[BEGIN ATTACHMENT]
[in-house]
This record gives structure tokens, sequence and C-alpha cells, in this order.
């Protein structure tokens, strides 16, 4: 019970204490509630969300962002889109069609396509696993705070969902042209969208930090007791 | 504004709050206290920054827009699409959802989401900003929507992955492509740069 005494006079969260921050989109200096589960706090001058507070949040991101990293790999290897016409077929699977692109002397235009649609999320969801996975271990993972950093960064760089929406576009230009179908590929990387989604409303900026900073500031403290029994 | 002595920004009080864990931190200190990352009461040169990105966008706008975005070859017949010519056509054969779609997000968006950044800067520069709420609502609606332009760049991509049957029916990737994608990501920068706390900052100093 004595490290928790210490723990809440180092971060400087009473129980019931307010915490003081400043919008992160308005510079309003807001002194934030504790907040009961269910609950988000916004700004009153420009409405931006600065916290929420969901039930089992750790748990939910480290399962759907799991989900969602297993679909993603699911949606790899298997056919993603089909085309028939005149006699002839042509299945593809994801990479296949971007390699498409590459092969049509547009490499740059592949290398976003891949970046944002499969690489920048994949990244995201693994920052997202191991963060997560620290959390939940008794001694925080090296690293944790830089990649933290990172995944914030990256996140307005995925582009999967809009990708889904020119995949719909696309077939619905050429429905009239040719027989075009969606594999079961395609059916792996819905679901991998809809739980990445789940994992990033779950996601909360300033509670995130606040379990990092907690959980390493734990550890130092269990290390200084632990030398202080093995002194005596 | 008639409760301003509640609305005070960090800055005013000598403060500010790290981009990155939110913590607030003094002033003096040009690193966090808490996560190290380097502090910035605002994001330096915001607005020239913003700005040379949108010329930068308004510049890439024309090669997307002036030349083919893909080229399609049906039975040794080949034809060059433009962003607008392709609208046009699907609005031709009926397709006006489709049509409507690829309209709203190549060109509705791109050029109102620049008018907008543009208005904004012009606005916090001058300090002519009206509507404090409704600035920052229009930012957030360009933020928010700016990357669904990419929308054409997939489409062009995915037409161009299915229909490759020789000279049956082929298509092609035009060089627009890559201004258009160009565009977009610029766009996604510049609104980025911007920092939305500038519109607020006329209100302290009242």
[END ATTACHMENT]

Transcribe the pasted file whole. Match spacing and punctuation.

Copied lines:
[in-house]
This record gives structure tokens, sequence and C-alpha cells, in this order.
């Protein structure tokens, strides 16, 4: 019970204490509630969300962002889109069609396509696993705070969902042209969208930090007791 | 504004709050206290920054827009699409959802989401900003929507992955492509740069 005494006079969260921050989109200096589960706090001058507070949040991101990293790999290897016409077929699977692109002397235009649609999320969801996975271990993972950093960064760089929406576009230009179908590929990387989604409303900026900073500031403290029994 | 002595920004009080864990931190200190990352009461040169990105966008706008975005070859017949010519056509054969779609997000968006950044800067520069709420609502609606332009760049991509049957029916990737994608990501920068706390900052100093 004595490290928790210490723990809440180092971060400087009473129980019931307010915490003081400043919008992160308005510079309003807001002194934030504790907040009961269910609950988000916004700004009153420009409405931006600065916290929420969901039930089992750790748990939910480290399962759907799991989900969602297993679909993603699911949606790899298997056919993603089909085309028939005149006699002839042509299945593809994801990479296949971007390699498409590459092969049509547009490499740059592949290398976003891949970046944002499969690489920048994949990244995201693994920052997202191991963060997560620290959390939940008794001694925080090296690293944790830089990649933290990172995944914030990256996140307005995925582009999967809009990708889904020119995949719909696309077939619905050429429905009239040719027989075009969606594999079961395609059916792996819905679901991998809809739980990445789940994992990033779950996601909360300033509670995130606040379990990092907690959980390493734990550890130092269990290390200084632990030398202080093995002194005596 | 008639409760301003509640609305005070960090800055005013000598403060500010790290981009990155939110913590607030003094002033003096040009690193966090808490996560190290380097502090910035605002994001330096915001607005020239913003700005040379949108010329930068308004510049890439024309090669997307002036030349083919893909080229399609049906039975040794080949034809060059433009962003607008392709609208046009699907609005031709009926397709006006489709049509409507690829309209709203190549060109509705791109050029109102620049008018907008543009208005904004012009606005916090001058300090002519009206509507404090409704600035920052229009930012957030360009933020928010700016990357669904990419929308054409997939489409062009995915037409161009299915229909490759020789000279049956082929298509092609035009060089627009890559201004258009160009565009977009610029766009996604510049609104980025911007920092939305500038519109607020006329209100302290009242």